The Christian faith isn’t about avoiding pain. It is about hope, about Resurrection, about acknowledging that the worst thing is never the last thing, which means there is something greater and more powerful than pain. And, yes, following Christ is about waiting patiently, not idly, but patiently, and productively, for the promises of God to continue to born.
When you look at it that way, this business about being ready because you do not know the day or the hour—that’s not a threat. It’s a promise. Being ready isn’t about crossing your T’s and dotting your I’s in case Jesus shows up to check your papers. It’s about sharing love in the meantime. It’s about the meantime. For if you love, you will have love in abundance, enough to fill your flask and your lamp and maybe even enough to share. You won’t run out, because if you love, you will have love.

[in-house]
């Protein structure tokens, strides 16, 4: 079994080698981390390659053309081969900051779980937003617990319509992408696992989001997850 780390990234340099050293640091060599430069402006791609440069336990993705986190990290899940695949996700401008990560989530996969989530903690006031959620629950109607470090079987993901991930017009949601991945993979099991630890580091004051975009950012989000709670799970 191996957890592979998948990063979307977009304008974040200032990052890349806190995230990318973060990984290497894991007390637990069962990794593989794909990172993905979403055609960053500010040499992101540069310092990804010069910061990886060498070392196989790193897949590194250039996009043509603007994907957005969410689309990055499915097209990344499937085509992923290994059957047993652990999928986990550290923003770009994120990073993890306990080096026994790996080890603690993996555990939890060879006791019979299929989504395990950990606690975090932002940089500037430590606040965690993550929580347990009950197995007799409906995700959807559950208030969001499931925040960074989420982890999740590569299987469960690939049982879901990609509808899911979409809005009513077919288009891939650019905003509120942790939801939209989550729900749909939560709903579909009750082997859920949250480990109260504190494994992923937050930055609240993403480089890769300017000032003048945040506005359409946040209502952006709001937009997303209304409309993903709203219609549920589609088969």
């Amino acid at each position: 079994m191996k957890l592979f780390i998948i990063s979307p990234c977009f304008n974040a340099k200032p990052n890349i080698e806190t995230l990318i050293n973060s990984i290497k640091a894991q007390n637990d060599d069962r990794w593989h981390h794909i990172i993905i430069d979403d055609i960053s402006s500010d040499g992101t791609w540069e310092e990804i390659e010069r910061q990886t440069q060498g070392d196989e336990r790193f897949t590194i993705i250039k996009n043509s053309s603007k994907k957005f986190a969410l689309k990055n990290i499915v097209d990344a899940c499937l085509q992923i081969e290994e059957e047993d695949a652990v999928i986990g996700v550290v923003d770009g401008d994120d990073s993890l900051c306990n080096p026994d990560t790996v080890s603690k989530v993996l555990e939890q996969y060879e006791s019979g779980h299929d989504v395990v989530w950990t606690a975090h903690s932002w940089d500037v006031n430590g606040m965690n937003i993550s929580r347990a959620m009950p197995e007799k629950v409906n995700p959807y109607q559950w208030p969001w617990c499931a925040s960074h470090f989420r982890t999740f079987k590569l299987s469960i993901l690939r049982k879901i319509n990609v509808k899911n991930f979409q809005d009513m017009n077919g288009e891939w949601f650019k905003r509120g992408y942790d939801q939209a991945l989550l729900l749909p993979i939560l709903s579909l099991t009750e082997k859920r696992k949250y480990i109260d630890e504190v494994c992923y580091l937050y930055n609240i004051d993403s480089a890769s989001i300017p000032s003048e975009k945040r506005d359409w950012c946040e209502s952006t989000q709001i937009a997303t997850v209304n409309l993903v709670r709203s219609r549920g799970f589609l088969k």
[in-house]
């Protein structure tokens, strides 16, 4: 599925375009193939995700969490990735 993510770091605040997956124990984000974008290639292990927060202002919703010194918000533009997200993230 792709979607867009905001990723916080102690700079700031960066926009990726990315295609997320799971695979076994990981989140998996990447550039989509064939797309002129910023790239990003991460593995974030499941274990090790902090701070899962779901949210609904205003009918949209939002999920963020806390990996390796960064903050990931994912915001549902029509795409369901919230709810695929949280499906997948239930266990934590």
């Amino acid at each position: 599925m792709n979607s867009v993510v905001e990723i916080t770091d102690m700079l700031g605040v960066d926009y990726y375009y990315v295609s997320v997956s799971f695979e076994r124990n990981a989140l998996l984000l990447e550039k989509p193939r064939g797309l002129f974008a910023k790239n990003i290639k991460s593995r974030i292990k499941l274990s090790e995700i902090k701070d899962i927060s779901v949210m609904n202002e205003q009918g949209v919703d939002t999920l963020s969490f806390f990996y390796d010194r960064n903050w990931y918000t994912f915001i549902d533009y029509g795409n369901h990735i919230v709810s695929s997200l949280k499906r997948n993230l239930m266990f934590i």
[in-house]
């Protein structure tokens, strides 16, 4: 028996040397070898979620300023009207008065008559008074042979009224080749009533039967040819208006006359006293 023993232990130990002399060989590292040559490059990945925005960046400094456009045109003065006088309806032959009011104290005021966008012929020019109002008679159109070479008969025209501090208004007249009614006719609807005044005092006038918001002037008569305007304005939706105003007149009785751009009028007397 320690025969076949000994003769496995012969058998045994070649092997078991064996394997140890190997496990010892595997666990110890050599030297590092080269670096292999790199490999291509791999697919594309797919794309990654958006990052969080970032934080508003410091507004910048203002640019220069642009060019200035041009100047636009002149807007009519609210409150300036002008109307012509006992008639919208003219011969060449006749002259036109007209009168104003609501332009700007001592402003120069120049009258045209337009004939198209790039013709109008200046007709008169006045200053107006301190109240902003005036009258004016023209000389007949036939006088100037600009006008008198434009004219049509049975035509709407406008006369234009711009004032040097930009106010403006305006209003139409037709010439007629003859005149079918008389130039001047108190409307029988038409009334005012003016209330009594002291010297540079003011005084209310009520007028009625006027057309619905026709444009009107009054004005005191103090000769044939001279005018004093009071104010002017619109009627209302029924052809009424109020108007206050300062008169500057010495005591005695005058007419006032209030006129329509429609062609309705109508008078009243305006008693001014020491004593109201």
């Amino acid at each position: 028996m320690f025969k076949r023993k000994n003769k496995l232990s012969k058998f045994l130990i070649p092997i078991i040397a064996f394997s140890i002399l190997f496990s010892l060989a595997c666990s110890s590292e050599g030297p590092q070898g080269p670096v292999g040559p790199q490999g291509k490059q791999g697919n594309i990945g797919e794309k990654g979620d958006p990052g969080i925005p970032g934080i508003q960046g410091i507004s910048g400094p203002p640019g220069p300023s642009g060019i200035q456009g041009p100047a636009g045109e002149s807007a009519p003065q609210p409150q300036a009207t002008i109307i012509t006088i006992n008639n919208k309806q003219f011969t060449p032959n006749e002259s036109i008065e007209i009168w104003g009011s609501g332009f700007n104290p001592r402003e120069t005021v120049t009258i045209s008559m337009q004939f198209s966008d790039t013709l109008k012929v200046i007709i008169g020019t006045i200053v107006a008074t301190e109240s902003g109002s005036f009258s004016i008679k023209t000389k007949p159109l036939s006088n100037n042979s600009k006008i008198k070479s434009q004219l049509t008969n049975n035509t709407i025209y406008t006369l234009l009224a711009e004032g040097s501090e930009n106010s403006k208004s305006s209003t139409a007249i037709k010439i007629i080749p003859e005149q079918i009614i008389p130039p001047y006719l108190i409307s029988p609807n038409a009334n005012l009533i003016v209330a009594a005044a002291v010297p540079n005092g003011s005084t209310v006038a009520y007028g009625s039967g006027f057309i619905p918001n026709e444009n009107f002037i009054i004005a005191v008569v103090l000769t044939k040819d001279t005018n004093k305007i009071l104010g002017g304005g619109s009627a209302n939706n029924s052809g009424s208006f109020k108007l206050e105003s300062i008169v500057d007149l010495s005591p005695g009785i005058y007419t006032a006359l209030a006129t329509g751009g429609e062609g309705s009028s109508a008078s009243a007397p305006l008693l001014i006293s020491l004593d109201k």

Now, next week, we’ll talk more about what that means, about how we wait. But, you know, in the meantime, keep sharing love. In the meantime, let us be the presence of Christ for others. Let us keep our lamps burning, for thanks be to God, this isn’t a story about scaring anybody into belief, but about shining light while we wait. In the name of the Creator, the Christ, and the Holy Spirit. Amen.